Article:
European Journal of Epidemiology

, Volume 17, Issue 3, pp 209–212 | Cite as

Physical activity affects the prevalence of reported wheeze

  • W. Nystad
  • P. Nafstad
  • J.R. Harris

Abstract

The present study examines whether physical activity level (hours per week) among children with and without asthma are associated with the prevalence of reported wheezing and whistling in the chest in the last 12 months. The data are based on a survey of school children, aged 7–16 years (n = 2188), in Oslo in 1994 that employed the ISAAC questionnaire. In children reporting asthma, wheezing and whistling in the chest in the last 12 months was less prevalent among inactive children (66.7%) compared to those who exercised (89.4%) (p = 0.05). The prevalence of wheeze also differed among inactive (4.4%) and active (8.8%) children not reporting asthma (p = 0.02). Positive associations between physical activity and wheezing and whistling in the chest remained present using multiple logistic regression analysis adjusting for sex, age and atopy. Children who are engaged in sports or exercise seem to report asthma symptoms differently than inactive children. These findings raise the question whether level of physical activity could affect some of the variability in reported asthma symptoms when such morbidity is measured as ‘wheeze in last 12 months’.

Asthma Children Exercise Wheeze 

Preview

Unable to display preview. Download preview PDF.

Unable to display preview. Download preview PDF.

References

  1. 1.
    The International Study of Asthma and Allergies in Childhood (ISAAC) Steering Committee. Worldwide variation in prevalence of symptoms of asthma, allergic rhinoconjunctivitis, and atopic eczema: ISAAC. Lancet 1998; 351: 1225–1232.Google Scholar
  2. 2.
    The International Study of Asthma and Allergies in Childhood (ISAAC) Steering Committee. Worldwide variations in the prevalence of asthma symtpoms: The International Study of Asthma and Allergies in Childhood (ISAAC). Eur Respir J 1998; 12: 315–340.Google Scholar
  3. 3.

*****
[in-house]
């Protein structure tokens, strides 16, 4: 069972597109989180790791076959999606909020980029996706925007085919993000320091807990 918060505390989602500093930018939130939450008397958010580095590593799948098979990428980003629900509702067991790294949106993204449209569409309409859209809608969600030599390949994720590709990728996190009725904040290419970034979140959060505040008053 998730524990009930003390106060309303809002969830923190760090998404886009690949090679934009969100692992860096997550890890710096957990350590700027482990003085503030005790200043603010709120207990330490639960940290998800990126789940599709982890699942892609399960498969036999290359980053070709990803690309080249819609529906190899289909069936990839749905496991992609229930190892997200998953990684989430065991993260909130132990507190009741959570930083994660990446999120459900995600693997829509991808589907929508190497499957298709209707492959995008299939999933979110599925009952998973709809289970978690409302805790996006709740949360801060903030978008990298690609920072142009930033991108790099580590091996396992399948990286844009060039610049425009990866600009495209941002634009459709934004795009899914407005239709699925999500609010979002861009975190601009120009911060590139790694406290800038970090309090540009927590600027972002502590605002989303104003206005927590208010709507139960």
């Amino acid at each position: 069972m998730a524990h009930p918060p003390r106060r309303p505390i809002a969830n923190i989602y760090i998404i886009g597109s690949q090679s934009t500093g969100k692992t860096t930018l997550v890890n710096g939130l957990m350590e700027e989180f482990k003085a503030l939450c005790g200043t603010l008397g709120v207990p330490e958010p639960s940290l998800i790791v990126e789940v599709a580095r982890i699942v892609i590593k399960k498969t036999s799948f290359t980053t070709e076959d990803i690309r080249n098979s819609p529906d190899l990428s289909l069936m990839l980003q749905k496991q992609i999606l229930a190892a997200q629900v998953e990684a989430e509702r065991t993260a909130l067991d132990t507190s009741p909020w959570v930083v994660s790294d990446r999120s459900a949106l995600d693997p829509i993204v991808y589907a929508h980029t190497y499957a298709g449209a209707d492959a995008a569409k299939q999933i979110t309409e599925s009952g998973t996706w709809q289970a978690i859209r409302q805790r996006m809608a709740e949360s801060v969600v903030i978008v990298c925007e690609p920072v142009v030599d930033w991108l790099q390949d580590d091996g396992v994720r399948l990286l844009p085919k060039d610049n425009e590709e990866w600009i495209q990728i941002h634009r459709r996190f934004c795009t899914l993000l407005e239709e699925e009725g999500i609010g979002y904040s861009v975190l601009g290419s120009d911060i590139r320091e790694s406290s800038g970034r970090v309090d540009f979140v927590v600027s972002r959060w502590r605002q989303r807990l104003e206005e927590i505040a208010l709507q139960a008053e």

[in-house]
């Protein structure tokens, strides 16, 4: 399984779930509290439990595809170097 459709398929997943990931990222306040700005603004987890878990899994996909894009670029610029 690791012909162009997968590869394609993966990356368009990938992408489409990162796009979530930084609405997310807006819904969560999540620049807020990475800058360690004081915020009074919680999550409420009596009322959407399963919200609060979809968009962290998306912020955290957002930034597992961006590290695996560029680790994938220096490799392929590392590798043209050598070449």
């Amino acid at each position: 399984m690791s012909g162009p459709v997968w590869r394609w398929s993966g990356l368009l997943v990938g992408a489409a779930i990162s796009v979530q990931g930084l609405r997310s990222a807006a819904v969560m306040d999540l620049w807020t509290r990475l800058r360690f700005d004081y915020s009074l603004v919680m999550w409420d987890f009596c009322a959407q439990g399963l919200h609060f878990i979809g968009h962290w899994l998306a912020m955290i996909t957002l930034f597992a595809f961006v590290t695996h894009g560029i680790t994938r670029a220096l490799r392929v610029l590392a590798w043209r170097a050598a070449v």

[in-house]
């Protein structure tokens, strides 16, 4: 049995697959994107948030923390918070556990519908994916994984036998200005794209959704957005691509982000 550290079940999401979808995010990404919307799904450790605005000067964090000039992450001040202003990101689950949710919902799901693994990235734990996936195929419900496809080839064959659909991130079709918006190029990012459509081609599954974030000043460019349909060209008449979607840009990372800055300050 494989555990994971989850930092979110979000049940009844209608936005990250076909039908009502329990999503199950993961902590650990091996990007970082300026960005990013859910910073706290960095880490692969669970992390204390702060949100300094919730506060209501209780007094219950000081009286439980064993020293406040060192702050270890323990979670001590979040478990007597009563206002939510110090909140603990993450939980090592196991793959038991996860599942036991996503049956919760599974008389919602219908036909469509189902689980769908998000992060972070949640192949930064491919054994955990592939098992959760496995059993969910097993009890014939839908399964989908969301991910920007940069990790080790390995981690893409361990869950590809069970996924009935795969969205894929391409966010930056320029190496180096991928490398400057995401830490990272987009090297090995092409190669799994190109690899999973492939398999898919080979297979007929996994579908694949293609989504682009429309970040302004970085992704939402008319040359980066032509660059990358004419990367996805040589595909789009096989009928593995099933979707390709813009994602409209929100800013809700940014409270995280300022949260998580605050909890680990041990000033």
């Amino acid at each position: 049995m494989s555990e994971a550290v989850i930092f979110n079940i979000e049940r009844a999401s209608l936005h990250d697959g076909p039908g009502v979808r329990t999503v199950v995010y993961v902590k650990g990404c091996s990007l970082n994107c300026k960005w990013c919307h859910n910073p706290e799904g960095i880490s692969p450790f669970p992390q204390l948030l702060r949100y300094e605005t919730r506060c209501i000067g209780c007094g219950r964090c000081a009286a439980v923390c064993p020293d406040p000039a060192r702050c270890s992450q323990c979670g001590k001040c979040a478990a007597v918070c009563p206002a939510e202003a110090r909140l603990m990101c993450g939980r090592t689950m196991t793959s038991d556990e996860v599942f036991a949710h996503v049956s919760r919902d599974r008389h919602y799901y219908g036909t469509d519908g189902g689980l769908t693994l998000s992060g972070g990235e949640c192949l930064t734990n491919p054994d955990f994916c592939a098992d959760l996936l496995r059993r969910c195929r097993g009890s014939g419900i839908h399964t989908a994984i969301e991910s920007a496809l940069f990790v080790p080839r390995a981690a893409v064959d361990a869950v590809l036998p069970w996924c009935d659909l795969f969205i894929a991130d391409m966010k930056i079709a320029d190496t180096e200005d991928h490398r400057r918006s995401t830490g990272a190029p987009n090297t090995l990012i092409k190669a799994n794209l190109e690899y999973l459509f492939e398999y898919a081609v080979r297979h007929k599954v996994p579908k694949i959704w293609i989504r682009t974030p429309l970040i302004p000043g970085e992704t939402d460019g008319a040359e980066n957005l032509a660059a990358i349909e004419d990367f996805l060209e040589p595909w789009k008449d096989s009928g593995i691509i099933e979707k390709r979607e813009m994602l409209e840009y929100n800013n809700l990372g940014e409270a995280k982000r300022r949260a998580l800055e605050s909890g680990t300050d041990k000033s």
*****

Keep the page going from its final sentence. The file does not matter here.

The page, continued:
Asher MI, Keil U, Anderson HR, et al. International study of asthma and allergies in childhood (ISAAC): Rationale and methods. Eur Respir J 1995; 8: 483–491.Google Scholar
  4. 4.
    McFadden ER, Gilbert IA. Exercise-induced asthma. N Engl J Med 1994; 330: 1362–1367.Google Scholar
  5. 5.
    Woolcock AJ, Peat JK. Evidence for the increase in asthma worldwide. In: Chadwick DJ, Cardew G (eds), The Rising Trends in Asthma. West Sussex: John Wiley & Sons Ltd, 1997: 122–139.Google Scholar
  6. 6.
    Helenius IJ, Tikkanen HO, Sarna S, et al. Asthma and increased bronchial responsiveness in elite athletes: Atopy and sport event as risk factors. J Allergy Clin Immunol 1998; 101: 646–652.Google Scholar
  7. 7.
    Nystad W, Magnus P, Gulsvik A, et al. Changing prevalence of asthma in school children. Evidence for diagnostic changes in asthma in two surveys 13 years apart. Eur Respir J 1997; 10: 1046–1051.Google Scholar
  8. 8.
    Nystad W, Magnus P, Røksund O, et al. The prevalence of respiratory symptoms and asthma among school children in three different areas of Norway. Pediatr Allergy Immunol 1997; 8: 35–40.Google Scholar
  9. 9.
    Health Behaviour in School-Aged Children. A WHO Cross-National Survey. 4, 1994. Bergen, Norway, Research Center for Health Promotion, University of Bergen.Google Scholar
  10. 10.
    Nystad W. The physical activity level of children with asthma. Scand J Med Sci Sports 1997; 7: 331–335.Google Scholar
  11. 11.
    British Medical Research Council. Questionnaire on respiratory symptoms. 20 Park Crescent, London WIN 4 Al. Publication Group, Medical Research Council, 1976.Google Scholar
  12. 12.
    Skarpaas IJK, Gulsvik A. Prevalence of bronchial asthma and respiratory symptoms in school children in Oslo. Allergy 1985; 40: 295–299.Google Scholar
  13. 13.
    Nystad W, Stensrud T, Rijcken B, et al. Wheezing in school children is not always asthma. Pediatr Allergy Immunol 1999; 10: 58–65.Google Scholar
  14. 14.
    Siersted HC, Boldsen J, Hansen HS, et al. Population based study of risk factors for under diagnosis of asthma in adolescence: Odense school child study. Br Med J 1998; 316: 651–657.Google Scholar
  15. 15.
    Kleges RC, Eck LH, Mellom MW, et al. The accuracy of self-reports of physical activity. Med Sci Sports Exerc 1990; 22: 690–697.Google Scholar

Copyright information

© Kluwer Academic Publishers 2001

Authors and Affiliations

  • W. Nystad
    • 1
  • P. Nafstad
    • 1
  • J.R. Harris
    • 1
  1. 1.Section of Epidemiology, Department of Population Health SciencesNational Institute of Public HealthOsloNorway

Personalised recommendations